If you were casting an opera about the German market (if there can be a libretto about Jerry Springer, why not an aria on leverage?), which figure would be your inspiration for Shearman? Given its propensity to ravage competitors for laterals, Don Giovanni might come to mind, but in the end you would have to plump for Siegfried, the most ur-Deutsch of heroes.
Despite the talk of takeovers of German law firms by Anglo-Saxons, it is remarkable that the most Teutonic firm at the top of the market is American. Shearman walks and talks like a conservative German firm, not like some brash New York parvenu which has touched down to plunder the transactional market. Slowly but surely, it has risen through the ranks of the corporate practices to become the most serious challenger to Freshfields Bruckhaus Deringer and Hengeler, shunning in-your-face PR and aggressive marketing (a reception for the newly-opened Munich office, for example, was seen as far too gauche).
The partners have just about managed to keep up a 1:2 leverage and publicly eschew too strong an emphasis on close contacts to investment banks, preferring to do it the classic German way – installing hotlines to the board of the conglomerates and owner-occupiers in the Mittelstand.
Shearman in Germany is a corporate machine – it is already where the London office would love to be. It has truly heavy-duty practices in Düsseldorf, Germany’s industrial heartland (highlights of the past year being a string of deals for E.ON, as well as advising Berlin publisher Axel Springer on its Kirch put-option) and an exquisite stock-corporation law team in Mannheim.
It was the latter that was the major breakthrough for Shearman. The team was the larger part of the corporate practice of Schilling Zutt & Anschütz, the jewel of the market in the late 1990s. After working together on the DaimlerChrysler merger, the wily Georg Thoma (who had headed the German offices of Shearman since the early 1990s) managed overnight to turn his firm into a heavyweight player. Despite always being praised for transactional skills, Shearman was taken less seriously by competitors when it came to pure legal acumen. The arrival of the Schilling Zutt lawyers changed all that.
The signs were there for all to see. Only a few months before, Rolf Koerfer, one of the leading M&A lawyers at Oppenhoff & Rädler, defected. Koerfer had led the negotiations with (you guessed it) Linklaters and had fallen out over the London firm’s plans for Germany. Koerfer has since become co-head of M&A worldwide at Shearman.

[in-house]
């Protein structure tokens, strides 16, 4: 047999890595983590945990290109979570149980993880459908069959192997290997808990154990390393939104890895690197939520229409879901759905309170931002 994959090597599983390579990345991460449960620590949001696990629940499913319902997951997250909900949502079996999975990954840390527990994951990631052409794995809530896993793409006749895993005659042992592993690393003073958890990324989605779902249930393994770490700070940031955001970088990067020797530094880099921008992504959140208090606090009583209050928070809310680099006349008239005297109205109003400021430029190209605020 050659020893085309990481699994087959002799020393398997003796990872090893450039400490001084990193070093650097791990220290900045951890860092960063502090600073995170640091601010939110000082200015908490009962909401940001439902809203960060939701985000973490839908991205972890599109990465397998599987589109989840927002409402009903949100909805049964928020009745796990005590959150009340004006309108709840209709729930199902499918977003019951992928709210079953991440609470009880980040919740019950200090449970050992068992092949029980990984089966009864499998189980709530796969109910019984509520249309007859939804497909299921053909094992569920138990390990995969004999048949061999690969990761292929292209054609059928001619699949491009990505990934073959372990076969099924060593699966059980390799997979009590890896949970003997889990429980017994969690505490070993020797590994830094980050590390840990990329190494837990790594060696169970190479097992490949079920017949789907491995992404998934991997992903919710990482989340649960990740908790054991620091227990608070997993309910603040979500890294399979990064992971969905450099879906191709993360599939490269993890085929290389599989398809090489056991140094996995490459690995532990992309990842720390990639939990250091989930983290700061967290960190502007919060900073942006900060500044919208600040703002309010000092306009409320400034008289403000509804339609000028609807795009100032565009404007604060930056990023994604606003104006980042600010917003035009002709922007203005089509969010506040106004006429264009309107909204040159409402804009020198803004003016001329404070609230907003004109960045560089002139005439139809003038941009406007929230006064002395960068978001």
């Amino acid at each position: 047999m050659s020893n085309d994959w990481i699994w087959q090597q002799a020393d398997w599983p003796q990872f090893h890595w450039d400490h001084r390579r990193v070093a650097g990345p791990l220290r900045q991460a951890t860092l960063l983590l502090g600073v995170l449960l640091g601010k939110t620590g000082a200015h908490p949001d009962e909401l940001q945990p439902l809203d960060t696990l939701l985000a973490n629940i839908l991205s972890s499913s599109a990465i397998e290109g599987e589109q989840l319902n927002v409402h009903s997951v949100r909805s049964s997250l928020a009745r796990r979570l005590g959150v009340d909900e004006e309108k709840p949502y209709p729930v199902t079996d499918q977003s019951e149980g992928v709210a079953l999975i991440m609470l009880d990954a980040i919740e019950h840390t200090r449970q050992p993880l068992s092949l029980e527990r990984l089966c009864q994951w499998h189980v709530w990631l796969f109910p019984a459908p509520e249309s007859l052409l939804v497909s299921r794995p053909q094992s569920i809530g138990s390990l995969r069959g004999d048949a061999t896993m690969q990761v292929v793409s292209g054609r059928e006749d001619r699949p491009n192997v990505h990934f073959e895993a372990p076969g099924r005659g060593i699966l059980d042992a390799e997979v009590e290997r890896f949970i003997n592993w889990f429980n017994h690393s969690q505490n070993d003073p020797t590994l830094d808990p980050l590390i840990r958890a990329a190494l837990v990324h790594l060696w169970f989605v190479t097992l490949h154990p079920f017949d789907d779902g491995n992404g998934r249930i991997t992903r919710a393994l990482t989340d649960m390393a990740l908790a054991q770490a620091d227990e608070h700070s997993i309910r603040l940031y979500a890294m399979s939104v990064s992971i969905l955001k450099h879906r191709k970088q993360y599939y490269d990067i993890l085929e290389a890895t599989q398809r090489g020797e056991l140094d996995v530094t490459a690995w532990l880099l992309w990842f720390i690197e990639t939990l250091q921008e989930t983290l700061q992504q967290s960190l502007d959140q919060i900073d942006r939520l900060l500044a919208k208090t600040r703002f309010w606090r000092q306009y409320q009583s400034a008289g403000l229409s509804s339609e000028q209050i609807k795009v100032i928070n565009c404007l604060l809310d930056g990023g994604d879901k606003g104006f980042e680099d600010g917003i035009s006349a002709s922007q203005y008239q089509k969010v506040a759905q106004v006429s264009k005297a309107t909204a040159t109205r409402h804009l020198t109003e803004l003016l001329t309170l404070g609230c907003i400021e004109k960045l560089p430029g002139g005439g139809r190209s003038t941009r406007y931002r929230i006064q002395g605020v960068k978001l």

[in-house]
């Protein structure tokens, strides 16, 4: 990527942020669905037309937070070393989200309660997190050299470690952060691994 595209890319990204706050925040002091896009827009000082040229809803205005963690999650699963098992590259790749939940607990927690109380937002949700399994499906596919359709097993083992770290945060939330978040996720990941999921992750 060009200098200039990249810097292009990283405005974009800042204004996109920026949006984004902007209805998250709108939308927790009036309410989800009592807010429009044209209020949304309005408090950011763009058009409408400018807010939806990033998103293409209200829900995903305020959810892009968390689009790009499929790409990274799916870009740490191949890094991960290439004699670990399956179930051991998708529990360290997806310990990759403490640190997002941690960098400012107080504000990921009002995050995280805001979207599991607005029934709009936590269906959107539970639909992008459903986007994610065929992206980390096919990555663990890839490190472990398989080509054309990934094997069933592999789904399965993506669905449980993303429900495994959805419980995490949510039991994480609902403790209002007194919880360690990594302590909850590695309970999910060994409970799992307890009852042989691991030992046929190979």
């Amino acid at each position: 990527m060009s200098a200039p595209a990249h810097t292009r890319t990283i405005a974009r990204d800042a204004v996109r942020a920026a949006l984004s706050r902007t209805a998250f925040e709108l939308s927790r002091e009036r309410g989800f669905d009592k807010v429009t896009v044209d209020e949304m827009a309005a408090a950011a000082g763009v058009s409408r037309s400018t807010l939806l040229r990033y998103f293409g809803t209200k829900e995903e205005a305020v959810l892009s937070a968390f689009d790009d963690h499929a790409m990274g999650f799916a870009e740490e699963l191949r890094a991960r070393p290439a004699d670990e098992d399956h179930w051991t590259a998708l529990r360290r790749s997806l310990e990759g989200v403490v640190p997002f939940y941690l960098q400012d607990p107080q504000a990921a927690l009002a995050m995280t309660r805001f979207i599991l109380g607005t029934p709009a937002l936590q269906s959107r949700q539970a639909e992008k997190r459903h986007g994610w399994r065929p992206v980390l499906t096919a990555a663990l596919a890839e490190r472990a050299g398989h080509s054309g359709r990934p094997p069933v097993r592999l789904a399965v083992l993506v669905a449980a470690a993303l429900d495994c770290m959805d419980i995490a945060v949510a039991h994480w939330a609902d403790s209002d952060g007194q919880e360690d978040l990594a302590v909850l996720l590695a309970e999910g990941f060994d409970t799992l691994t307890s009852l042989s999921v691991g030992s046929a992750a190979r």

It is worth noting that, before the turn of the century, Shearman was compared to Cleary Gottlieb Steen & Hamilton in Germany in that, not unlike the image of its London office, it was respected and considered high-quality, albeit small. Since 2000, Shearman has grown to more than 120, while Cleary has pretty much stood still. It has taken on a constant stream of laterals – Roger Kiem came from White & Case Feddersen in Frankfurt, for example, and brought with him strong contacts to banks for corporate work – but Shearman has for the most part not needed further M&A strength.
Instead Shearman has built up intellectual property (IP), litigation and most notably tax, initially through Hanno Berger and Wolfgang Tischbirek, who came from Pünder in 1999. The real coup, however, was poaching Gottfried Breuninger, one of Germany’s up-and-coming tax stars from Cleary, in 2001, giving it not only a solid base for a Munich office, but a competitive high-end tax practice.
The move into corporate-driven full-service is a far cry from only a few years ago, when Shearman was best known for its capital markets work in Frankfurt. It was, together with Bruckhaus (as was), the firm to have ridden the Neuer Markt boom, as well as (with Hengeler) having profited most from dual-SEC listings and on Nasdaq. It was even probably the leading firm for international capital markets in Austria and Switzerland (lead partner Stephan Hutter is Austrian), having advised on numerous equity deals on the other side of the Alps.
The crash in the markets changed all that and, in the eyes of most observers, left the Frankfurt office high and dry. Hence the beefing up of classic corporate work and the move away from reliance on the approbation of investment banks. This is a highly significant move, given how Shearman made its first mark in Germany – exploiting the close links to Goldman Sachs for privatisation work and then the DaimlerChrysler deal. In-spired by the contacts of the Schilling Zutt team and partners such as Koerfer, lawyers at the firm speak openly of retaking the ground lost to investment bankers over the years. It is lawyers who should have the ear of the chief executive officer; it is they who ought to be driving the deal.
More importantly, lawyers outside Germany (notably in the New York mothership) look admiringly at the German business model and its profitability, which reputedly lies highly favourably within the Shearman network (JuVe and The Lawyer cited the revenue per equity partner in 2002 as e2m (£1.36m), the second highest in the German market). After the catastrophic results in the US last year, can the German model of premium work and low leverage turn Shearman around?
Given the behemoth that the firm has become, it would truly be a dragon-slaying deed of heroic Wagnerian proportions. But from a German perspective, the hire of King begins to look spookily familiar. If Shearman is Siegfried, then there is as yet no hint of a Götterdämmerung.